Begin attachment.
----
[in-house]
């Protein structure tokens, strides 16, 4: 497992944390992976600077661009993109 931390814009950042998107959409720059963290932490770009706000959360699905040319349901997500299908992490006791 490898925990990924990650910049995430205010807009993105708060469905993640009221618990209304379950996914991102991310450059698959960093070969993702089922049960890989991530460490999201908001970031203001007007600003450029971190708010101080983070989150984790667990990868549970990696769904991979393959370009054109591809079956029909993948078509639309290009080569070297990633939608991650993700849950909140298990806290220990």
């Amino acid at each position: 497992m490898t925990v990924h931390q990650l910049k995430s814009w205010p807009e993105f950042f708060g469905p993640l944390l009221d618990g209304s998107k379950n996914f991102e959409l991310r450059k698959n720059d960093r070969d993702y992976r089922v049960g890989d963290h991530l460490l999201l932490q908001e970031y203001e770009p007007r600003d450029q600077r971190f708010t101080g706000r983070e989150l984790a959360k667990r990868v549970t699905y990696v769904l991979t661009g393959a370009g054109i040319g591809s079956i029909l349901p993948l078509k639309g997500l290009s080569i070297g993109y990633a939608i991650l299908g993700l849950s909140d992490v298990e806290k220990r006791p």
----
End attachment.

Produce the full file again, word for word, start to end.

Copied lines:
[in-house]
């Protein structure tokens, strides 16, 4: 497992944390992976600077661009993109 931390814009950042998107959409720059963290932490770009706000959360699905040319349901997500299908992490006791 490898925990990924990650910049995430205010807009993105708060469905993640009221618990209304379950996914991102991310450059698959960093070969993702089922049960890989991530460490999201908001970031203001007007600003450029971190708010101080983070989150984790667990990868549970990696769904991979393959370009054109591809079956029909993948078509639309290009080569070297990633939608991650993700849950909140298990806290220990």
């Amino acid at each position: 497992m490898t925990v990924h931390q990650l910049k995430s814009w205010p807009e993105f950042f708060g469905p993640l944390l009221d618990g209304s998107k379950n996914f991102e959409l991310r450059k698959n720059d960093r070969d993702y992976r089922v049960g890989d963290h991530l460490l999201l932490q908001e970031y203001e770009p007007r600003d450029q600077r971190f708010t101080g706000r983070e989150l984790a959360k667990r990868v549970t699905y990696v769904l991979t661009g393959a370009g054109i040319g591809s079956i029909l349901p993948l078509k639309g997500l290009s080569i070297g993109y990633a939608i991650l299908g993700l849950s909140d992490v298990e806290k220990r006791p």